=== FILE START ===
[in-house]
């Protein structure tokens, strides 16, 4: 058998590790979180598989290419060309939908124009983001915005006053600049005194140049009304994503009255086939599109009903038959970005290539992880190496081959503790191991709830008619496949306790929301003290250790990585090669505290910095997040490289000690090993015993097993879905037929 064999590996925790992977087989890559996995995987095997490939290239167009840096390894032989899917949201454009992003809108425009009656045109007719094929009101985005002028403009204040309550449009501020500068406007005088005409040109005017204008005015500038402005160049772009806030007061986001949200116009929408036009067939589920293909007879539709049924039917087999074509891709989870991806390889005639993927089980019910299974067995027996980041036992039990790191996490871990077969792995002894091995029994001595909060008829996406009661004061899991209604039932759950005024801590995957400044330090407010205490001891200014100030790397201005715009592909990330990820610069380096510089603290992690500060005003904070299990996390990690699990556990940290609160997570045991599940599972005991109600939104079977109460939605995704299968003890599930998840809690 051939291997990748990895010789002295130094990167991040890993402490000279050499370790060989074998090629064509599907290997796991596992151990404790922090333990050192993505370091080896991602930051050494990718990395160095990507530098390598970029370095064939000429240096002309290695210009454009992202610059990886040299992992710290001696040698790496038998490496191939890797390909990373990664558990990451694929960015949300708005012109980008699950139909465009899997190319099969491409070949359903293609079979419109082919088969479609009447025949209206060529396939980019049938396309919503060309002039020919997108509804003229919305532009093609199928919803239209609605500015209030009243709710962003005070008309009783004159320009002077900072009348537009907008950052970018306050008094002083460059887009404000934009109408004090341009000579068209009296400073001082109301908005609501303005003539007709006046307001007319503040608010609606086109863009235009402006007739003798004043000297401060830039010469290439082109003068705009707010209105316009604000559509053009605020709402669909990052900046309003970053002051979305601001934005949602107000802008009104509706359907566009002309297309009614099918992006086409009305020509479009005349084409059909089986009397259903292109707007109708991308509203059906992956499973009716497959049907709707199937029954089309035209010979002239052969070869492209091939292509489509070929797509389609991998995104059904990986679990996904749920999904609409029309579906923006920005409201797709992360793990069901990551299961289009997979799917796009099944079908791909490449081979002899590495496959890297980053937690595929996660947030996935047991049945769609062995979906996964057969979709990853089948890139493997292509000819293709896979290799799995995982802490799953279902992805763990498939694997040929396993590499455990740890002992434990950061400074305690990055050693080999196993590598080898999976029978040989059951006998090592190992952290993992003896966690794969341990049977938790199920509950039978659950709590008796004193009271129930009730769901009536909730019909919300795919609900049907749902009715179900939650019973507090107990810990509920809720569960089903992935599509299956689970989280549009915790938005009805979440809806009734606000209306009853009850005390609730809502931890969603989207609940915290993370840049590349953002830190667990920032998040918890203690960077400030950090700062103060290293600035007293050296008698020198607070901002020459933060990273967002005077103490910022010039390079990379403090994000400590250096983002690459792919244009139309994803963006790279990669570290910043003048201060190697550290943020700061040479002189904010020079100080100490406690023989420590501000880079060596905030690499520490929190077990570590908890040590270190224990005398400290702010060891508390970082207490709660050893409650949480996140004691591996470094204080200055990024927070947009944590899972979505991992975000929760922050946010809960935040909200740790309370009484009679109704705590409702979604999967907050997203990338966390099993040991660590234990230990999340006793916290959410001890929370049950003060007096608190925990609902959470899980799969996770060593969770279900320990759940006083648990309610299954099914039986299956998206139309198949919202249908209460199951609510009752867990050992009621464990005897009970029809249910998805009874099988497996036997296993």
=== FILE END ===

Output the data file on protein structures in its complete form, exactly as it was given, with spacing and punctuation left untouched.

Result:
[in-house]
């Protein structure tokens, strides 16, 4: 058998590790979180598989290419060309939908124009983001915005006053600049005194140049009304994503009255086939599109009903038959970005290539992880190496081959503790191991709830008619496949306790929301003290250790990585090669505290910095997040490289000690090993015993097993879905037929 064999590996925790992977087989890559996995995987095997490939290239167009840096390894032989899917949201454009992003809108425009009656045109007719094929009101985005002028403009204040309550449009501020500068406007005088005409040109005017204008005015500038402005160049772009806030007061986001949200116009929408036009067939589920293909007879539709049924039917087999074509891709989870991806390889005639993927089980019910299974067995027996980041036992039990790191996490871990077969792995002894091995029994001595909060008829996406009661004061899991209604039932759950005024801590995957400044330090407010205490001891200014100030790397201005715009592909990330990820610069380096510089603290992690500060005003904070299990996390990690699990556990940290609160997570045991599940599972005991109600939104079977109460939605995704299968003890599930998840809690 051939291997990748990895010789002295130094990167991040890993402490000279050499370790060989074998090629064509599907290997796991596992151990404790922090333990050192993505370091080896991602930051050494990718990395160095990507530098390598970029370095064939000429240096002309290695210009454009992202610059990886040299992992710290001696040698790496038998490496191939890797390909990373990664558990990451694929960015949300708005012109980008699950139909465009899997190319099969491409070949359903293609079979419109082919088969479609009447025949209206060529396939980019049938396309919503060309002039020919997108509804003229919305532009093609199928919803239209609605500015209030009243709710962003005070008309009783004159320009002077900072009348537009907008950052970018306050008094002083460059887009404000934009109408004090341009000579068209009296400073001082109301908005609501303005003539007709006046307001007319503040608010609606086109863009235009402006007739003798004043000297401060830039010469290439082109003068705009707010209105316009604000559509053009605020709402669909990052900046309003970053002051979305601001934005949602107000802008009104509706359907566009002309297309009614099918992006086409009305020509479009005349084409059909089986009397259903292109707007109708991308509203059906992956499973009716497959049907709707199937029954089309035209010979002239052969070869492209091939292509489509070929797509389609991998995104059904990986679990996904749920999904609409029309579906923006920005409201797709992360793990069901990551299961289009997979799917796009099944079908791909490449081979002899590495496959890297980053937690595929996660947030996935047991049945769609062995979906996964057969979709990853089948890139493997292509000819293709896979290799799995995982802490799953279902992805763990498939694997040929396993590499455990740890002992434990950061400074305690990055050693080999196993590598080898999976029978040989059951006998090592190992952290993992003896966690794969341990049977938790199920509950039978659950709590008796004193009271129930009730769901009536909730019909919300795919609900049907749902009715179900939650019973507090107990810990509920809720569960089903992935599509299956689970989280549009915790938005009805979440809806009734606000209306009853009850005390609730809502931890969603989207609940915290993370840049590349953002830190667990920032998040918890203690960077400030950090700062103060290293600035007293050296008698020198607070901002020459933060990273967002005077103490910022010039390079990379403090994000400590250096983002690459792919244009139309994803963006790279990669570290910043003048201060190697550290943020700061040479002189904010020079100080100490406690023989420590501000880079060596905030690499520490929190077990570590908890040590270190224990005398400290702010060891508390970082207490709660050893409650949480996140004691591996470094204080200055990024927070947009944590899972979505991992975000929760922050946010809960935040909200740790309370009484009679109704705590409702979604999967907050997203990338966390099993040991660590234990230990999340006793916290959410001890929370049950003060007096608190925990609902959470899980799969996770060593969770279900320990759940006083648990309610299954099914039986299956998206139309198949919202249908209460199951609510009752867990050992009621464990005897009970029809249910998805009874099988497996036997296993």